Last year, the COVID-19 crisis pushed the tax filing deadline back three months to July 15. This year, the last day to file taxes has been moved from April 15 to May 17. The window may be closing for submitting 2020 tax returns, but if you made more income in 2020 than 2019, waiting to file until after the third round of stimulus checks are sent could yield a higher relief payment.
Still, you’ll want to do your best to have everything in order by May 17 to avoid getting hit with penalties. If you’re feeling overwhelmed by tax season — especially after the year that was 2020 — we totally understand. That’s why we’ve put together this brief overview to help answer any questions you have about how to file your taxes in 2021.
The last day to file taxes in 2021 is now May 17, a month out from the original April 15 deadline. In 2020, tax day was pushed back three months in light of the coronavirus pandemic. If you need even more time to file, you can request an extension and push the deadline to October 15. However, you must make your request for an extension by May 17, or else you’ll face penalties from the IRS. Also, the October 15 extension only applies to filing taxes; any taxes owed will still be due on May 17.
Filing your income tax online is the easiest way to get everything directly to the IRS with little room for error. It’ll also expedite your refund, especially if you opt for direct deposit. Software such as TurboTax, H&R Block, and Jackson Hewitt makes it simple to e-file and costs much less than having an accountant prepare everything. However, many of these tax programs now include access to a human expert if you need their assistance, albeit at an additional cost.
If you’re keen to cut costs on tax prep as much as possible, you can use IRS Free File for free federal tax filing if your adjusted gross income is $72,000 or less. Meanwhile, H&R Block Free Online includes federal and state tax filing at no cost for anyone with fairly straightforward taxes. Other free tax filing services include Credit Karma, Free Tax USA, and TaxAct. (Note that most of these free options charge a fee for state filing.)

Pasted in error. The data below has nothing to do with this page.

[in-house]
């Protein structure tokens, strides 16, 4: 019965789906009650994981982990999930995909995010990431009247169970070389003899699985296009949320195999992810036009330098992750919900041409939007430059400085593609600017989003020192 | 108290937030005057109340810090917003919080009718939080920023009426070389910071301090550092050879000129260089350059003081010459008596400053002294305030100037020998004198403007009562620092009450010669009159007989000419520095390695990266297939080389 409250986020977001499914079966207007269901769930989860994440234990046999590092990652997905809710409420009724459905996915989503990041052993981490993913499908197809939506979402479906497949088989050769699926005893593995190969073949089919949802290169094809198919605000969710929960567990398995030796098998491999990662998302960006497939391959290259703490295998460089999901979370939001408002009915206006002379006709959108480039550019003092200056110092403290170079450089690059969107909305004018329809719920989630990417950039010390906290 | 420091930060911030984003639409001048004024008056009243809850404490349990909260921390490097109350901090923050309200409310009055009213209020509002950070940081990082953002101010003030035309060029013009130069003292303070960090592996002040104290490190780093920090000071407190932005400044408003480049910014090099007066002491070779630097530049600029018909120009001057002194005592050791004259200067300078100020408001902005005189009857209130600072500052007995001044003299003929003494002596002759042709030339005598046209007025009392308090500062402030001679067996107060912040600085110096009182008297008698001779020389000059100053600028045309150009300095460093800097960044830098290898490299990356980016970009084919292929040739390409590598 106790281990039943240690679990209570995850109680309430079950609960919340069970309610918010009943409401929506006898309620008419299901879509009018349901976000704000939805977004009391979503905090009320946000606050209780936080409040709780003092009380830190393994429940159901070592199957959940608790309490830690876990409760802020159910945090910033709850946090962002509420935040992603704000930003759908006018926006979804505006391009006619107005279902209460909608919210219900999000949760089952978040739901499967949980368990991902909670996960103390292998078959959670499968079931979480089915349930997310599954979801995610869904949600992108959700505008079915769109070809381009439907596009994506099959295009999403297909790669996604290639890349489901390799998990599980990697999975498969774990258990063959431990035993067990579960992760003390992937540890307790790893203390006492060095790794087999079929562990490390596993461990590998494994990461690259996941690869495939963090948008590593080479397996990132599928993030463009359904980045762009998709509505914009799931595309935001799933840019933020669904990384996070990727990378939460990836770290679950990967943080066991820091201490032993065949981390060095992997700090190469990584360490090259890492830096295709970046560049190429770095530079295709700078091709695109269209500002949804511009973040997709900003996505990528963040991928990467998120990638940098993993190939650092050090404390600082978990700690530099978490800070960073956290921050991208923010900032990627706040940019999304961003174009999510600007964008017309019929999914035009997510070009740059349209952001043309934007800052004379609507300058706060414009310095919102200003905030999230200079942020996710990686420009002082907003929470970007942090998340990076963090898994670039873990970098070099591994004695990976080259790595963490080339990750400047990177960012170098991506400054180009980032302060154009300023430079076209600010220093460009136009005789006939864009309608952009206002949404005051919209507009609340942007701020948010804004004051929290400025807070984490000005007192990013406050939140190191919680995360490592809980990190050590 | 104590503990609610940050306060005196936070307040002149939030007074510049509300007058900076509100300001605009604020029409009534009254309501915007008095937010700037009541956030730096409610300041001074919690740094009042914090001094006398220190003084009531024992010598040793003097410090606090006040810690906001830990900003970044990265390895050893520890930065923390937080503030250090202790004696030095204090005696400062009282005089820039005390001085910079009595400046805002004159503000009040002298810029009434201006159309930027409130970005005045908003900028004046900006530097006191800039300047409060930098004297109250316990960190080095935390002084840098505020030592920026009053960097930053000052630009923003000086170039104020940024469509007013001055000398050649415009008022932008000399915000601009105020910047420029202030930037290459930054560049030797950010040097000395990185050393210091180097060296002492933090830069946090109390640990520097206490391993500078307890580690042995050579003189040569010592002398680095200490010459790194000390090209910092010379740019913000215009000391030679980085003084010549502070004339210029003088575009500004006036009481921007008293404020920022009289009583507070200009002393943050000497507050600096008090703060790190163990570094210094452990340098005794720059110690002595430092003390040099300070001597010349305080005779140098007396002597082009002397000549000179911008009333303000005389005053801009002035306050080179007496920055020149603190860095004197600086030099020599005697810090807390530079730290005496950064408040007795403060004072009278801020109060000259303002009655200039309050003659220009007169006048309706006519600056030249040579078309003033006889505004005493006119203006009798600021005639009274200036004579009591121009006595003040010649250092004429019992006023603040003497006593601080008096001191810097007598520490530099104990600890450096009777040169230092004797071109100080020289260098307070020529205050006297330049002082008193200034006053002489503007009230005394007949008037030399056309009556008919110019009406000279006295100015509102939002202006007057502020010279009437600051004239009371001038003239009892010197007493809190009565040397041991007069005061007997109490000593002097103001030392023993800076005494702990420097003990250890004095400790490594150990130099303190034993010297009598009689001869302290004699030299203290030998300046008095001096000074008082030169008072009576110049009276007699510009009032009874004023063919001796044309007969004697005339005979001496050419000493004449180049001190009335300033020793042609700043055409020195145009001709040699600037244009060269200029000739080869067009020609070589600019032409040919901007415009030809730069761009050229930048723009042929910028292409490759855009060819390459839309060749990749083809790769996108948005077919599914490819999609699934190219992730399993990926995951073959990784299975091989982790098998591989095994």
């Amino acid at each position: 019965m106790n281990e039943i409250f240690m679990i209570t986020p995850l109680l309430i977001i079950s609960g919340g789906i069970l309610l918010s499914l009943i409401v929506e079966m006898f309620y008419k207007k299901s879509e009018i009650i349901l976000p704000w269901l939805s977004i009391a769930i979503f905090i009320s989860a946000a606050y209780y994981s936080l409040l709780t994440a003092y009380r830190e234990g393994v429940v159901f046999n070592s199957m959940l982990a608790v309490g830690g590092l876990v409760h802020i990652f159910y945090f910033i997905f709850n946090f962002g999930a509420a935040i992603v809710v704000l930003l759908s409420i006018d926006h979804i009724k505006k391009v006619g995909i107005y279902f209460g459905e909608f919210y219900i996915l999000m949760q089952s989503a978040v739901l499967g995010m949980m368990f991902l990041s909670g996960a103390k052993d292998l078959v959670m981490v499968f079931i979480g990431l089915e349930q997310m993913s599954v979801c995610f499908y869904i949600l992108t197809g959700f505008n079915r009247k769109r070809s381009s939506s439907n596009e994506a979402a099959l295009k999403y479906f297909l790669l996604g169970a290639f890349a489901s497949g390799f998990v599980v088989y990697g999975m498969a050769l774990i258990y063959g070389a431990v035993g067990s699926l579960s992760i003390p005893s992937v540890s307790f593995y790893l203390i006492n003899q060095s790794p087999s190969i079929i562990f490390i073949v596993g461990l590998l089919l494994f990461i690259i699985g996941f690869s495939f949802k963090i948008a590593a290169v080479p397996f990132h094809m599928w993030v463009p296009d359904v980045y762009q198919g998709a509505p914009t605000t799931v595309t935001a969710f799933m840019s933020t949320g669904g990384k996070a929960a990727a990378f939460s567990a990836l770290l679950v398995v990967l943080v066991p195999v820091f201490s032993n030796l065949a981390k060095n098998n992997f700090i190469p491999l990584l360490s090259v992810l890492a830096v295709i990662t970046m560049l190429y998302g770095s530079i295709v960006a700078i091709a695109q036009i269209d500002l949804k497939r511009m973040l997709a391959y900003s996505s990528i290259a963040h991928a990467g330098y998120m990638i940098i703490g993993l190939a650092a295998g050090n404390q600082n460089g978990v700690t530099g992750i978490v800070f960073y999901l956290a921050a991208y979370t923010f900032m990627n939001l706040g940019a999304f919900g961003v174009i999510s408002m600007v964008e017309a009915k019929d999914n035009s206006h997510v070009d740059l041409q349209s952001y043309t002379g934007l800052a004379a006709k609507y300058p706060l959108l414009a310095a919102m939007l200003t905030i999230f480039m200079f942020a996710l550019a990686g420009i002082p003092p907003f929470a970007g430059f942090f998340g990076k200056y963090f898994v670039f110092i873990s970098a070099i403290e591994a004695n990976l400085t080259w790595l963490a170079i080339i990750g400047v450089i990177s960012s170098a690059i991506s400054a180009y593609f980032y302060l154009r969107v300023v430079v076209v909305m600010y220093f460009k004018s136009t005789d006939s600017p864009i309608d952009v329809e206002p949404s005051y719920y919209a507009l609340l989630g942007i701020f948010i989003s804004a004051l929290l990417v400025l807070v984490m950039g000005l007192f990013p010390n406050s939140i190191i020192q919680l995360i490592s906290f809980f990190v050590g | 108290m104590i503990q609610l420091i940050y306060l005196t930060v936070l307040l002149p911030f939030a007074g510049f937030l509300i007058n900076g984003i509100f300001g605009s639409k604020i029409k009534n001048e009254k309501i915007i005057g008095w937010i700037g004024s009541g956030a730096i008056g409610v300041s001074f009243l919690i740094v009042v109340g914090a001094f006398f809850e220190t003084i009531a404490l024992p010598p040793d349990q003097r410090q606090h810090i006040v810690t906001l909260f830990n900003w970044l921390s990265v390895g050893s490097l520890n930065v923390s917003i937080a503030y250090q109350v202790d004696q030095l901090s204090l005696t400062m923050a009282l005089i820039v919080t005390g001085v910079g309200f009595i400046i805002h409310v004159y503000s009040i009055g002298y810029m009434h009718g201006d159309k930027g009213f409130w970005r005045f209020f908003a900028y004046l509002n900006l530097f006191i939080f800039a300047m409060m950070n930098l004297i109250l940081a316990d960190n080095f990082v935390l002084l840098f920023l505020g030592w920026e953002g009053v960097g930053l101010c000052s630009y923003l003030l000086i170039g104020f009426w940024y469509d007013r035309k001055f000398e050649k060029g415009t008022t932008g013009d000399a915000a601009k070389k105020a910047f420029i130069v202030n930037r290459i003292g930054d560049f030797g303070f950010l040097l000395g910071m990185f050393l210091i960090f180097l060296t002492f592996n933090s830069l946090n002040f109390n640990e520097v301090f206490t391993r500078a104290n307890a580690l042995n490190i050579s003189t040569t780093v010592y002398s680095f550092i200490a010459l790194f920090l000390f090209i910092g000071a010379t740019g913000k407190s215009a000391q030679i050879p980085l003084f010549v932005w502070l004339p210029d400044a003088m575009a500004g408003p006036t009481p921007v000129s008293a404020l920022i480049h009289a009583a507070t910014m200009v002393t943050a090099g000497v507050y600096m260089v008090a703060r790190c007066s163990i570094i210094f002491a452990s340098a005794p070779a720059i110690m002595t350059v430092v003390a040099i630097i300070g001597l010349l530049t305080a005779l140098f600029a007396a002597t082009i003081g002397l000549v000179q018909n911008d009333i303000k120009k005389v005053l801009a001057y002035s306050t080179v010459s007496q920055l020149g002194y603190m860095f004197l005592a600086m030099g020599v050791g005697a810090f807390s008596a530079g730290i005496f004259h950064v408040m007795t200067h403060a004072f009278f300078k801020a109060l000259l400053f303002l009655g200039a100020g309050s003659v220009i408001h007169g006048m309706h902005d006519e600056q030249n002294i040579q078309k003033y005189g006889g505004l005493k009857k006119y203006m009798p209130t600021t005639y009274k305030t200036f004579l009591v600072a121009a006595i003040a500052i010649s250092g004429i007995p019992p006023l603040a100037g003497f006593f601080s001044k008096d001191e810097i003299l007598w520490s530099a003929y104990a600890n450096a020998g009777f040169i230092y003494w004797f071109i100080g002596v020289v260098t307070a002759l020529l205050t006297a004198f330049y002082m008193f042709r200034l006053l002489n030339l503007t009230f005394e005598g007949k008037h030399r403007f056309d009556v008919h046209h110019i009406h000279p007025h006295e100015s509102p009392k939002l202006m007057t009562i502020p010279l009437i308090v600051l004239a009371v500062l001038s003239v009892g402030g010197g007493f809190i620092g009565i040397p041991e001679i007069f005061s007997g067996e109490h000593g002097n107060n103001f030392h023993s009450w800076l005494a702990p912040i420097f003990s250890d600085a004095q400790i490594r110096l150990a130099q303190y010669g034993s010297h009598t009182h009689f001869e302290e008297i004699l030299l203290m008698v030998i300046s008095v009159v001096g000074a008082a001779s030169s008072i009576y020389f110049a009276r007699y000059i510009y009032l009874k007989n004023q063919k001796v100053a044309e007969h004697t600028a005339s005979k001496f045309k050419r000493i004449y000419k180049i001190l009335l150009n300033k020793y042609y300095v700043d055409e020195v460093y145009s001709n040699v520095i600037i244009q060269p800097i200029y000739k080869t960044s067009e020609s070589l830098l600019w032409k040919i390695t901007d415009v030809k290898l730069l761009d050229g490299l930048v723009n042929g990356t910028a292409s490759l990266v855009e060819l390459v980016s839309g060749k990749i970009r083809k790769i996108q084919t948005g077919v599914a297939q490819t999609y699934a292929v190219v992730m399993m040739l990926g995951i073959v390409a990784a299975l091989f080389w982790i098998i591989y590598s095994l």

Freelancers now make up 36% of the American workforce per a study from Upwork. For individuals who find themselves working independently for the first time due to the pandemic, tax time may be a rude awakening. Unlike W-2 employees, independent contractors and freelancers are on the hook for paying estimated quarterly taxes in addition to filing an annual return. Underpaying for those quarterly taxes, or not paying them at all, can be very costly.
Fortunately, knowing how to file taxes as an independent contractor or freelancer will help you avoid sticker shock at tax time. Make sure you have 1099-NEC forms from any clients for whom you provided at least $600 in services. Also, maximize deductions like your home office or any business travel expenses to help keep your final tax bill low — a significant perk of working for yourself. Most importantly, keep track of your freelance income and business expenses throughout the year. Invest in bookkeeping software like QuickBooks Self-Employed, which also helps calculate estimated quarterly taxes.
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